As Sam Shepherd and others say in the commentaries that accompany Days of Heaven, Malick was a cinematic poet who during the course of shooting a scene might want to improvise on something that just happened, such as a flock of geese flying overhead.
That, Shepard and others say, drove the old Hollywood crew crazy. That’s not how to shoot a movie, they said about Malick’s tendencies to focus on things that didn’t seem to have anything to do with the story being told.
But, of course, Malick was right. Today, Days of Heaven is regarded as one of America’s great films. It was chosen in 2007 to be preserved for its cultural signifance by the Library of Congress.
And upon its release it was nominated for four Academy Awards, winning one for cinematographer Nestor Alemendros, who, we learn in the extras, was unable to finish the film due to a contract on another film, and Haskell Wexler was brought in to finish the picture in the style of Alemendros.
Wexler did not receive credit for the picture until many years later, and he had a very challenging job, to step in and recreate the look that Alemendros and Malick had established by studying the use of light in silent films and studying the work of certain artists who worked with moody landscape, such as Andrew Wyeth and Edward Hopper. The two decided to shoot by as much natural light as possible.
The result is a film with the texture of life imprinted on it.
In addition to the Oscar for cinematography, Malick also won the best director award that year at Cannes.
I was completely bowled over by the poetic beauty of Days of Heaven, thinking that I had never seen anything like it.
It’s a visual story told with an ironic voiceover by the youngest of the four main characters, a streetwise pre-teen girl played beautifully by Linda Manz.
The film sets the mood by opening with black & white photos ala the social documentary photography of Jacob Riis, with a haunting, impressionistic score that sounds so familiar.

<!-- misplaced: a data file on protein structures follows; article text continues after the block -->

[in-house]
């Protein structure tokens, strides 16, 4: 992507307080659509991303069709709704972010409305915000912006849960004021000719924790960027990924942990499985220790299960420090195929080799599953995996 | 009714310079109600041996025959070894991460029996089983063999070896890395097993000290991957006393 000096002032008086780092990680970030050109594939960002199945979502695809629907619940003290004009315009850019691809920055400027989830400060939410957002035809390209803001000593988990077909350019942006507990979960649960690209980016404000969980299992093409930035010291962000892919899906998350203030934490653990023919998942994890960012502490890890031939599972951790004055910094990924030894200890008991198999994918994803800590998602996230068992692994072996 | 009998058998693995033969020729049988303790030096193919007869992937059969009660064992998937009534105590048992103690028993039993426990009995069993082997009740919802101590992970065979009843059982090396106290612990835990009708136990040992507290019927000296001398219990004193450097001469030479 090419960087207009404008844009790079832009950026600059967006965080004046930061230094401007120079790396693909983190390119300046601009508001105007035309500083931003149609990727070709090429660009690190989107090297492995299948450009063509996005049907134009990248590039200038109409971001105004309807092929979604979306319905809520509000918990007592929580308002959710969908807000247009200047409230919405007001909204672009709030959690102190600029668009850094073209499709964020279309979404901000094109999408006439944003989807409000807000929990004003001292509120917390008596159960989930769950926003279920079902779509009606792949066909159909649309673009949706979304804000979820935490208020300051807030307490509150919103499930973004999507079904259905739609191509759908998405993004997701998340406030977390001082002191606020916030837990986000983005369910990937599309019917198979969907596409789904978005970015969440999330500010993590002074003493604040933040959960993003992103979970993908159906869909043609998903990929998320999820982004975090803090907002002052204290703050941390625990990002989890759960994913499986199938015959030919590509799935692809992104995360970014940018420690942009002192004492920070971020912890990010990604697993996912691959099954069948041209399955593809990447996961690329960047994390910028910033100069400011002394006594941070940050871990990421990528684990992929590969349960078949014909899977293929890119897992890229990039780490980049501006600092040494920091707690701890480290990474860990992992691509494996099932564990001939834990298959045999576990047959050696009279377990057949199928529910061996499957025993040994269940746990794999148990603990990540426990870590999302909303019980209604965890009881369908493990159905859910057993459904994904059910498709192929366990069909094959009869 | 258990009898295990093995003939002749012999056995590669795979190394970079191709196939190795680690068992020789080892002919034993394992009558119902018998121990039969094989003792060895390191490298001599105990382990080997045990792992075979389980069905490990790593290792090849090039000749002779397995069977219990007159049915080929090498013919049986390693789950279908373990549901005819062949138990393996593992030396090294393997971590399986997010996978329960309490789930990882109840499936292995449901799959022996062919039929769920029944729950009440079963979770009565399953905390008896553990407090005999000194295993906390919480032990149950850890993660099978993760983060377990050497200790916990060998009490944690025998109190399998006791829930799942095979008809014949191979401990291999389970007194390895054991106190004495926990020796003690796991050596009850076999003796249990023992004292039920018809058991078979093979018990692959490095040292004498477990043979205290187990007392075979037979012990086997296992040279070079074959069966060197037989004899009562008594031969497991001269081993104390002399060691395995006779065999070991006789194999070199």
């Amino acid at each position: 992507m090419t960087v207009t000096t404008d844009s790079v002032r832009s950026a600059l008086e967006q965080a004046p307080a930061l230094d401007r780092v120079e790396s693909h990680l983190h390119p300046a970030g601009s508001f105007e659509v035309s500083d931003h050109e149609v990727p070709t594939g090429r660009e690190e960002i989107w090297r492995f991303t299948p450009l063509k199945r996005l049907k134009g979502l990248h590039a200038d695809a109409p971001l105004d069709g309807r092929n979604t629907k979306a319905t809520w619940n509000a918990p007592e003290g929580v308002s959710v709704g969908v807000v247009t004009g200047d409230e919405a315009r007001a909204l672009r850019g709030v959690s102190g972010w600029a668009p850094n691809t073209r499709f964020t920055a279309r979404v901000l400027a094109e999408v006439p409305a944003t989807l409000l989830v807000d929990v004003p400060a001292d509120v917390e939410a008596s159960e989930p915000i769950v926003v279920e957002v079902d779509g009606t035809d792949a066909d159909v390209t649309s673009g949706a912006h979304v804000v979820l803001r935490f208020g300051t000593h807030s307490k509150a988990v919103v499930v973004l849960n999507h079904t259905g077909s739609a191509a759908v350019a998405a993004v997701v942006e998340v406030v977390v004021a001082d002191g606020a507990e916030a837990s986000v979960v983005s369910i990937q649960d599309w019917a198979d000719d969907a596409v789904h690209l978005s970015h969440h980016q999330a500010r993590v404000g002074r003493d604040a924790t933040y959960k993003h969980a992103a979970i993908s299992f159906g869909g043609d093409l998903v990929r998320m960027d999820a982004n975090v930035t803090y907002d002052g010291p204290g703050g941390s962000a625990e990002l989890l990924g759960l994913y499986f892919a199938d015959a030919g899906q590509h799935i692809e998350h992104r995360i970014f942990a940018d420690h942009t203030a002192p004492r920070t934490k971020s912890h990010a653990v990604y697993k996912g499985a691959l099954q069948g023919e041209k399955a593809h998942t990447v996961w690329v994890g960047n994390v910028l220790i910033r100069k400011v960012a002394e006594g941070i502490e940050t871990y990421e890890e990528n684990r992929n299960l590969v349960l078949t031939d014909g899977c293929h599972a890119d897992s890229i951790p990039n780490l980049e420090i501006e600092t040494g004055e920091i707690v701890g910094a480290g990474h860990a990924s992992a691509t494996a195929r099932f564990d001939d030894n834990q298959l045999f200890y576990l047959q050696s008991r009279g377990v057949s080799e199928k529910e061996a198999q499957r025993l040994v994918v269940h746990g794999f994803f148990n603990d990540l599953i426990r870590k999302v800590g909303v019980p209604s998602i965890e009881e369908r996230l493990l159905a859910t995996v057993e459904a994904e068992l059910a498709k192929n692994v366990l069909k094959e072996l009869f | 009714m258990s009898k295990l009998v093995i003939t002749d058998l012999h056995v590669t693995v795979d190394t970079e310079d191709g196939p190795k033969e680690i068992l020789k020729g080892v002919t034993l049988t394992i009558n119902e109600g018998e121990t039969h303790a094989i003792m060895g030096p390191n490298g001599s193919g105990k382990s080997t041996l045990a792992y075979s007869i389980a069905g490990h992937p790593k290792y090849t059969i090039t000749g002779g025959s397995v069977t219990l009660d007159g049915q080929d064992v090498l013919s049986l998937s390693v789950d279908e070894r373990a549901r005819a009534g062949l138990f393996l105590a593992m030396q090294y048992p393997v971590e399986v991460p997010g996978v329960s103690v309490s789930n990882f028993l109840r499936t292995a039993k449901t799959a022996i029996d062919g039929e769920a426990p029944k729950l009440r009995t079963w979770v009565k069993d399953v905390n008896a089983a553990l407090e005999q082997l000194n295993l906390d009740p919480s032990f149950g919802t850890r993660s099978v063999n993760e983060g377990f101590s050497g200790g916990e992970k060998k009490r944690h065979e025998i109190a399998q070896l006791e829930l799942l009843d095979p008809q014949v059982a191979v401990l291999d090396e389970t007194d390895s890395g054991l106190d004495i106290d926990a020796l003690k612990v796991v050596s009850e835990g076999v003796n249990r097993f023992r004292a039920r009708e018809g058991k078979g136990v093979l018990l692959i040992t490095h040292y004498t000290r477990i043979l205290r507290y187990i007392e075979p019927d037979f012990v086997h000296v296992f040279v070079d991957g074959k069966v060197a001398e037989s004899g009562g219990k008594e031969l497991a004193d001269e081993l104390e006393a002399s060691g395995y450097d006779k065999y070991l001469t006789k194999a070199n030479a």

Debussy? Satie? What? Enio Morricone, he of the epic spaghetti westerns? Yes, the same.
Days of Heaven did exactly what a good movie should – it drew me completely into its mood, its emotions and rhythms. It’s beautiful to look at and listen to.
Fans of the film will also want to watch all the extras. Although the famously reclusive Malick is not among those interviewed, he is the subject of conversation from the actors and crew who worked with him on the film. They all seemed to know it was something special.
Both Sam Shepard and Richard Gere have fascinating insights about the making of Days of Heaven and Malick’s process.
We also hear from two crew members who had important roles in the look of the film – cinematographer Haskell Wexler and cameraman John Bailey. All of the comments reinforce what I’ve always thought of the film, but, of course, with great insight from participants.
All of the commentators talk about how Malick wanted to make a film that would last.
Commenting on both the director’s vision and the scrabblings of the characters in the film, Gere perceptively says, “It’s OK to just observe the universe and the foibles of human beings. Trying to control the universe is our own madness.”